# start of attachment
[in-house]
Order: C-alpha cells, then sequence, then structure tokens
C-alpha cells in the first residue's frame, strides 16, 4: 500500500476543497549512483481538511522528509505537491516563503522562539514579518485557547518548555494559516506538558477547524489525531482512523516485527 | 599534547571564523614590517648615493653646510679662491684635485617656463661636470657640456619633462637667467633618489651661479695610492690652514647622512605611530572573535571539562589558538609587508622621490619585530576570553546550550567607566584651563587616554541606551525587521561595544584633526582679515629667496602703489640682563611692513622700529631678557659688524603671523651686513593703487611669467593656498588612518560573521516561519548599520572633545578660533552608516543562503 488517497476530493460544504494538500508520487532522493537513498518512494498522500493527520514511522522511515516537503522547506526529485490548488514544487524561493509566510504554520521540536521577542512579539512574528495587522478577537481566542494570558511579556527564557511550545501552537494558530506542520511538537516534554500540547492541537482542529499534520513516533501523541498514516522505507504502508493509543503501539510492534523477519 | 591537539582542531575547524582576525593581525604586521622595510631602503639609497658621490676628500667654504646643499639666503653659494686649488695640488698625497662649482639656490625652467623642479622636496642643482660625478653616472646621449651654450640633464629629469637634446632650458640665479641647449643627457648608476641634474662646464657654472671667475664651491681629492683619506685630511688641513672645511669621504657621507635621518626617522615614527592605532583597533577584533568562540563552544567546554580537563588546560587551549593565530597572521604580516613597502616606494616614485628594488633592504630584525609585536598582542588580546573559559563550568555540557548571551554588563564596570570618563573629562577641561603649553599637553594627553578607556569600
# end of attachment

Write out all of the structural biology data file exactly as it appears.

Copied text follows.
[in-house]
Order: C-alpha cells, then sequence, then structure tokens
C-alpha cells in the first residue's frame, strides 16, 4: 500500500476543497549512483481538511522528509505537491516563503522562539514579518485557547518548555494559516506538558477547524489525531482512523516485527 | 599534547571564523614590517648615493653646510679662491684635485617656463661636470657640456619633462637667467633618489651661479695610492690652514647622512605611530572573535571539562589558538609587508622621490619585530576570553546550550567607566584651563587616554541606551525587521561595544584633526582679515629667496602703489640682563611692513622700529631678557659688524603671523651686513593703487611669467593656498588612518560573521516561519548599520572633545578660533552608516543562503 488517497476530493460544504494538500508520487532522493537513498518512494498522500493527520514511522522511515516537503522547506526529485490548488514544487524561493509566510504554520521540536521577542512579539512574528495587522478577537481566542494570558511579556527564557511550545501552537494558530506542520511538537516534554500540547492541537482542529499534520513516533501523541498514516522505507504502508493509543503501539510492534523477519 | 591537539582542531575547524582576525593581525604586521622595510631602503639609497658621490676628500667654504646643499639666503653659494686649488695640488698625497662649482639656490625652467623642479622636496642643482660625478653616472646621449651654450640633464629629469637634446632650458640665479641647449643627457648608476641634474662646464657654472671667475664651491681629492683619506685630511688641513672645511669621504657621507635621518626617522615614527592605532583597533577584533568562540563552544567546554580537563588546560587551549593565530597572521604580516613597502616606494616614485628594488633592504630584525609585536598582542588580546573559559563550568555540557548571551554588563564596570570618563573629562577641561603649553599637553594627553578607556569600